Flashing an S20

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Stuart
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Flashing an S20

Post by Stuart »

I always seem to trip over the simplest of things.

I have just flashed the latest software 1.43.2 onto an S20 switch (via the Win Toolkit). The flash reported success. But it does not appear on the lan at its previous address and its mac does not appear on the router. So, normally I would look at the serial terminal which would tell me the actual ip address. Maybe it defaulted to 4.1.

How do I get the S20 to talk to the serial terminal so I can see the ip address? Normally for an ESP-01 I would press reset on my little flash assembly. There is no reset on the S20. How else can I find the ip address that it thinks it has?

It is these simple things that seem to take all the time.

Stuart
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Electroguard
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Re: Flashing an S20

Post by Electroguard »

You access the serial monitor in the same way you flashed it, by cross-connecting the Sonoffs TX and RX to a uart.
So whatever method you used to boot the Sonoff into flashing mode while you held in its button, that's how you reboot the Sonoff with the serial connected, but without needing to hold the button cos you don't need it in flashing mode, you only want to connect to the serial monitor.

Alternatively you could bridge the Sonoffs TX and RX and boot it up to its default .4.1 address to check its config with wifi.

This is why I do the TX/RX mod to give the S20's easy TRRS jack socket access to TX and RX, both for flashing, and to use as gpio's.
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Re: Flashing an S20

Post by cicciocb »

Probably the module must be flashed in DOUT mode.
Stuart
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Re: Flashing an S20

Post by Stuart »

So just to record the outcome: Sonoff relays and S20s need to be flashed with the advanced mode 'DOUT' setting. If you don't, the flash will not report an error, but they just won't work, and you won't know why. Also, remember that holding in the button as you power them on will put them into flash mode.
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Electroguard
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Re: Flashing an S20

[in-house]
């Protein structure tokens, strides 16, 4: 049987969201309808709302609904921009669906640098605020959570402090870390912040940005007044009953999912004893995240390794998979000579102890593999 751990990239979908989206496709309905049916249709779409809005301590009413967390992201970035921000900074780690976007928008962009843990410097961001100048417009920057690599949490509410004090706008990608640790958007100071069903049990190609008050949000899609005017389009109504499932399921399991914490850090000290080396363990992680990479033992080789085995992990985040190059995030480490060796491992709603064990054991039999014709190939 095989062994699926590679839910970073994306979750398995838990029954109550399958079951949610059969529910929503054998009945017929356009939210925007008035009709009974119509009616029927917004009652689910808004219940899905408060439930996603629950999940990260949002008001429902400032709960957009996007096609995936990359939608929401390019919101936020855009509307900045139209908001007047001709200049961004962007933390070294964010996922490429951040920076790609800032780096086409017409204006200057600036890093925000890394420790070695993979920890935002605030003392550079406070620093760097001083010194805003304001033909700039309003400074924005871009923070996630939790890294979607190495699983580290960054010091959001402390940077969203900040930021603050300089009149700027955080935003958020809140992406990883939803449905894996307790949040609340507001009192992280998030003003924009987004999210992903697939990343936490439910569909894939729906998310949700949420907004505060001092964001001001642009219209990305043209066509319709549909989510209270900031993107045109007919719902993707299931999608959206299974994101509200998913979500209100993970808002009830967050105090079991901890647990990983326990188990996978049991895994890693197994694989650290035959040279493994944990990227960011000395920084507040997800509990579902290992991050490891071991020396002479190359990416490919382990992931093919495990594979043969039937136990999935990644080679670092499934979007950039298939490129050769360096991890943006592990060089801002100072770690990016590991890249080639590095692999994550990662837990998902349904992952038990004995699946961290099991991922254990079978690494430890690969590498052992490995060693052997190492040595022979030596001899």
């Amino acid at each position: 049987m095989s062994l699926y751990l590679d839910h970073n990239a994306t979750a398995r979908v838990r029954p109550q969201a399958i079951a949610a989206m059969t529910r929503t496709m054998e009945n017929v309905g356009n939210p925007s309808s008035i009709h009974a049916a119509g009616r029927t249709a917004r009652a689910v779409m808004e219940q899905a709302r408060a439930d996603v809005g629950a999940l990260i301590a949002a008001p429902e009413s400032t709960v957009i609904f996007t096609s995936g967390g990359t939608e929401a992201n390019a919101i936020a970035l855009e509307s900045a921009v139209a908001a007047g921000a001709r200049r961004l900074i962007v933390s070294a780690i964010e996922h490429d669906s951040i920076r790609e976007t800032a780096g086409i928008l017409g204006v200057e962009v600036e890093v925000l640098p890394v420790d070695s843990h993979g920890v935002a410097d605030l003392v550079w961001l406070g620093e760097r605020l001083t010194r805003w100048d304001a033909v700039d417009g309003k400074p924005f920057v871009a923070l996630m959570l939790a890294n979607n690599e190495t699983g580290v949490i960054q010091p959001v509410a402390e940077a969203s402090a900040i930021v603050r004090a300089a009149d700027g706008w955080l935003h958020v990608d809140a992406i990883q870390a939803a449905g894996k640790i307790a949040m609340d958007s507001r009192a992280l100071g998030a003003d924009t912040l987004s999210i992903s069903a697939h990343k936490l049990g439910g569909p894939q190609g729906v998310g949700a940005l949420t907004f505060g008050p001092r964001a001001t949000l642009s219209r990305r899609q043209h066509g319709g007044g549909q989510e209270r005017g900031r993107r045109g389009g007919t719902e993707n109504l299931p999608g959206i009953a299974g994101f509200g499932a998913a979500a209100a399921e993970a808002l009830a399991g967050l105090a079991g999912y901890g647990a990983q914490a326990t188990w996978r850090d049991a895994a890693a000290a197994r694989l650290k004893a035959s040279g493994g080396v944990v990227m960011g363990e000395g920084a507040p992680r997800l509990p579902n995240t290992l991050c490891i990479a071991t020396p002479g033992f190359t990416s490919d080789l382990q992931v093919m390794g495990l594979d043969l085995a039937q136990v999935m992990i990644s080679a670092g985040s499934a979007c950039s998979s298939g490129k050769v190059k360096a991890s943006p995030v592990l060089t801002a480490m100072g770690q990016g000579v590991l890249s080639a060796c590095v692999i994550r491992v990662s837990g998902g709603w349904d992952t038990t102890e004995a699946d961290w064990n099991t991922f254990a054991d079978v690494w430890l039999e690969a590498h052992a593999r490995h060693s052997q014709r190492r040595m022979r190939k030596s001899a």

Post by Electroguard »

No, what you say is not correct.
Firstly, there have been at least 2 or 3 different versions of Sonoff S20's using different pcbs and different chip sets... so what works for one Sonoff may not work for another. On top of that, S20's have been superceded by S26's which again have different versions and different chipsets.

The easy way around it is to re-use existing parameters - all Sonoffs come pre-loaded with firmware, so the way I choose to re-flash a Sonoff is to read the existing device details using the blue button first, then use green or yellow button to flash the device with its original settings as previously read by the blue button ... cos if those setting were previously correct for the device they should still be correct for it.

Hold the Sonoff button just during power-up to put it into flashing mode, else leave it alone.
You can find Serial Flasher How-To videos here... [External Link Removed for Guests]
including a specific S20 tutorial video here... [External Link Removed for Guests]
And here's a link to an S20 TX/RX Hack... [External Link Removed for Guests]
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Re: Flashing an S20

Post by cicciocb »

Just to complete, what is described by Electroguard is the right approach : "Read the existing parameters before flashing".

A little explanation on the flash modes.
The different flash modes are related on how the flash memory chip (linked to the ESP8266 or the ESP32) works.
The flash modes are essentially 4 :

DOUT - Two SPI pins are used to read flash data out. Slightly slower than DIO, because the address is written via the single MOSI data pin. This is the slowest- mode

DIO - Two SPI pins are used to write the flash address part of the command, and to read flash data out. Therefore these phases need half the clock cycles compared to standard SPI.

QOUT - Four SPI pins are used to read the flash data out. Slightly slower than QIO, because the address is written via the single MOSI data pin.

QIO - Four SPI pins are used to write the flash address part of the command, and to read flash data out. Therefore these phases need a quarter the clock cycles compared to standard SPI. This is the fastest mode

Not all memory chips support all of these modes that are function of the chip manufacturer.

BUT :
- All the chips work in DOUT

This means that the DOUT mode is the safest mode compared to the QIO that is the fastest one.

All these chips are loaded in the same way by the flashing utility and the Flash mode is only activated when the module boots on the chip.
This means that the toolkit cannot really know what is the memory mode of the chip.

So, as a general rule, always use the DOUT mode(the toolkit default mode) except if you are looking for an extra speed performance (around 15%) for the ESP8266.

As per my experience, all the ESP32 modules works in QIO mode, even if the toolkit reports a DIO mode when reading the existing configuration.
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